Barnes v. Federal Express Corporation, Civil Action No. 1:95cv333-D-D (N.D. Miss. 4/__/2001)

Decision Date01 April 2001
Docket NumberCivil Action No. 1:95cv333-D-D.
CourtU.S. District Court — Northern District of Mississippi

Presently before the court is the motion of the defendants for the entry of summary judgment on their behalf as against all of the plaintiff's claims in this cause. Finding that the motion is only partially well taken, the court shall grant it in part and deny it in part.

Factual Background1

This case has quite an involved background, and this court shall not attempt to set forth an entire history of the relevant events today. To the extent that additional facts are required, the court shall relay them in the discussion of the plaitniff's claims. In order to "set the stage," however, the basic facts underlying the plaintiff's claims are as follows.

In January of 1987, the defendant Federal Express Corporation ("FedEx") hired plaintiff Steve Barnes as the Operations Manager of the FedEx station located in Tupelo, Mississippi. In August of 1992, FedEx placed defendant Judy L Parker in the position of Senior Manager of an area including the Tupelo station. As such, Ms. Parker became Barnes' immediate supervisor. After Parker became Senior Manager of the area including the Tupelo station, but sometime before May of 1994, two Operations Manager positions became vacant and had to be filled. Parker hire two white males to fill those positions. Because of Ms. Parker's failure to hire a minority2 to fill either position, her superior, defendant Brian J. Faughnan, became upset. Parker mentioned the fact to the plaintiff on one occasion:

A: . . . [W]e were discussing something about the managers — new managers, I believe, and [Judy Parker] told me that she caught hell from Brian for not hiring minority — minorities to replace those vacancies.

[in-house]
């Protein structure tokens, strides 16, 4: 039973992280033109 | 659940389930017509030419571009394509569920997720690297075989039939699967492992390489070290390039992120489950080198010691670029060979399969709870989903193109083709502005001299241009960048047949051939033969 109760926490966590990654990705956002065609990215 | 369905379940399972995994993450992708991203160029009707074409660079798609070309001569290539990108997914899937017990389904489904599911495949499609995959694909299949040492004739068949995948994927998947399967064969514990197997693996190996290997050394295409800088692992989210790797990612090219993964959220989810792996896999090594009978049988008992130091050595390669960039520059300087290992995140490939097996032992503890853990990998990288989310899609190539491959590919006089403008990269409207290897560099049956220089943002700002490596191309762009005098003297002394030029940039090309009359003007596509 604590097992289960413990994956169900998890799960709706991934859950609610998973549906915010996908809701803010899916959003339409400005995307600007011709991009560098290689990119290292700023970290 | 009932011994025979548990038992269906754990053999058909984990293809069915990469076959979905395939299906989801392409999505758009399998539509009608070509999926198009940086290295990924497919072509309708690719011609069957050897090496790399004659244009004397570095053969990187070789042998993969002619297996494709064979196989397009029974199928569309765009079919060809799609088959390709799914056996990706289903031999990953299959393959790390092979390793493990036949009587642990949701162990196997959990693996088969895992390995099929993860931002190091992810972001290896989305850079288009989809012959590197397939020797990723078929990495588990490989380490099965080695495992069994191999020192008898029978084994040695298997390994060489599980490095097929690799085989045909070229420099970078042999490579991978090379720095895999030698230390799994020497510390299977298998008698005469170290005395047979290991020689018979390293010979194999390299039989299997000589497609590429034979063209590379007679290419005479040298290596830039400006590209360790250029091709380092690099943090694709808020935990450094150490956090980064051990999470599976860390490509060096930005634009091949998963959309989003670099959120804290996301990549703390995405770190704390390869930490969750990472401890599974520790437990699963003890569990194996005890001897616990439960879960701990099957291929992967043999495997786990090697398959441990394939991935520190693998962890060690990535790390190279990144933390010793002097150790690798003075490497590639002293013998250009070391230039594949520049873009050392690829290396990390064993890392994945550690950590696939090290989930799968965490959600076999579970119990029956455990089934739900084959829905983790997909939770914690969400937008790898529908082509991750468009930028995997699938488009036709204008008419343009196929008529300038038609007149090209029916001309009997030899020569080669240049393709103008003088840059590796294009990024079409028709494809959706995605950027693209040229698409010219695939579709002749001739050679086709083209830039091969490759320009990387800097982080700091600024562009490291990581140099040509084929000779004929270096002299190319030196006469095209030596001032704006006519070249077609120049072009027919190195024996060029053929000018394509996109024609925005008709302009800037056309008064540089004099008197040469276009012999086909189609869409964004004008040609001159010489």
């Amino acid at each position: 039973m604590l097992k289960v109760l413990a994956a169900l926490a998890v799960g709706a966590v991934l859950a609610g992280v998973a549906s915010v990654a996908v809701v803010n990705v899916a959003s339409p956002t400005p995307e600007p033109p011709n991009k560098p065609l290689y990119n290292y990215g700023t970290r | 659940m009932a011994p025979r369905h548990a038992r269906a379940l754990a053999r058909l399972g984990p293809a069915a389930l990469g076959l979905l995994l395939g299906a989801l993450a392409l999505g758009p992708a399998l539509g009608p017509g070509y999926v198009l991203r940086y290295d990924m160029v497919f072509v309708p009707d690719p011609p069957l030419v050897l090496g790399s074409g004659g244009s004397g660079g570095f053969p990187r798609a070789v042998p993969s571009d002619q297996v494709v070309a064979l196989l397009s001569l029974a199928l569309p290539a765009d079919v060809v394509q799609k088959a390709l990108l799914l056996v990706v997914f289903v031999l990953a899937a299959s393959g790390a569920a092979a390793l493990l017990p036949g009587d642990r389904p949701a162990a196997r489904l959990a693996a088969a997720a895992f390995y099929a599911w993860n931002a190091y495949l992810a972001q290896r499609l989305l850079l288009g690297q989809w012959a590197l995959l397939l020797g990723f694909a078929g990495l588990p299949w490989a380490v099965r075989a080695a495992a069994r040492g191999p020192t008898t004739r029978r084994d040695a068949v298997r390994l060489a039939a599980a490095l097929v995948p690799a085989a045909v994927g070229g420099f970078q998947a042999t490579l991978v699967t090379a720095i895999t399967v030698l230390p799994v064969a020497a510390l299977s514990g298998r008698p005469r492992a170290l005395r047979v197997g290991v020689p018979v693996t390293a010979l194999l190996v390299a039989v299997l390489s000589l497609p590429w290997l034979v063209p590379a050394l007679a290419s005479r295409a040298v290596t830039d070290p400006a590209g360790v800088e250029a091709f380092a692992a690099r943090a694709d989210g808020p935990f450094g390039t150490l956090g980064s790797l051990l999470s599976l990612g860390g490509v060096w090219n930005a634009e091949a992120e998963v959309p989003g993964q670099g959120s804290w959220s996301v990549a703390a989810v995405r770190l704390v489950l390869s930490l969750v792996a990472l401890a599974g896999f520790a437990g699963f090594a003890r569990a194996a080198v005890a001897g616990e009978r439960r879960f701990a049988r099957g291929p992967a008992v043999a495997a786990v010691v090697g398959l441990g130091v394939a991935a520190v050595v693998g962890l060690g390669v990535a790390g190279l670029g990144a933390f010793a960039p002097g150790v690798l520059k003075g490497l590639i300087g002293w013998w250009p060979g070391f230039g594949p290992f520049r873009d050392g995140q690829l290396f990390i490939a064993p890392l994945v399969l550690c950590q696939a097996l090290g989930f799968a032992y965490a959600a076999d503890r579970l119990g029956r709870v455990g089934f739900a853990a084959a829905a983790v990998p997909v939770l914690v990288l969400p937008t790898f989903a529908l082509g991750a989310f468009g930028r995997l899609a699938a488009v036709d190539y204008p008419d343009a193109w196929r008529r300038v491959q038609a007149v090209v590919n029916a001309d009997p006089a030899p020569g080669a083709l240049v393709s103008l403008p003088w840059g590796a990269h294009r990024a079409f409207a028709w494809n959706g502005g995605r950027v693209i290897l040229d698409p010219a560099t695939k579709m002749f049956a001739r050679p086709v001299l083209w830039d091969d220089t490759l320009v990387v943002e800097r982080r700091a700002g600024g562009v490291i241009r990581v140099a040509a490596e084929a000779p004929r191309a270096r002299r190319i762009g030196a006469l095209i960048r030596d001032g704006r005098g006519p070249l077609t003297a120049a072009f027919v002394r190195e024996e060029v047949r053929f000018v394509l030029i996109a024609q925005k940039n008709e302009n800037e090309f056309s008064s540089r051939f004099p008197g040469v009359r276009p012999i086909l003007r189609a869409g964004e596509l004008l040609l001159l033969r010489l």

Q: Did she say why she caught hell from Brian?

A: Because he had told her to — specifically told her that she needed to hire minorities for those positions.

Unnumbered Exhibit to Plaintiff's Response, Deposition of Steve Barnes, p. 312.

Beginning in June of 1994, Parker began to receive regular criticism from Parker regarding his workplace performance and to impose new expectations of performance upon Barnes. Parker's complaints and continued problems with Barnes' work continued, and on September 26, 1994, Parker sent a letter to Barnes, which stated in part:

This letter is to confirm our discussion that took place on Friday, September 23. During this conversation we mutually agreed that it would best serve the Tupelo Station, the employees and the Company overall if you were to look for another position outside of Tupelo.

You will be given until November 1, 1994, to secure another position. . . .

Exhibit #10 to Deposition of Steve Barnes, Letter dated Sep. 26, 1994. The plaintiff, however, stated that the receipt of this letter took him "totally off guard." Exhibit Barnes' recollection of the events was that his agreement to leave was not as voluntary as the letter might sound:

Q: Okay, and isn't it true that you agreed that it was time for you to move on, to look to somewhere else, other than Tupelo, to work?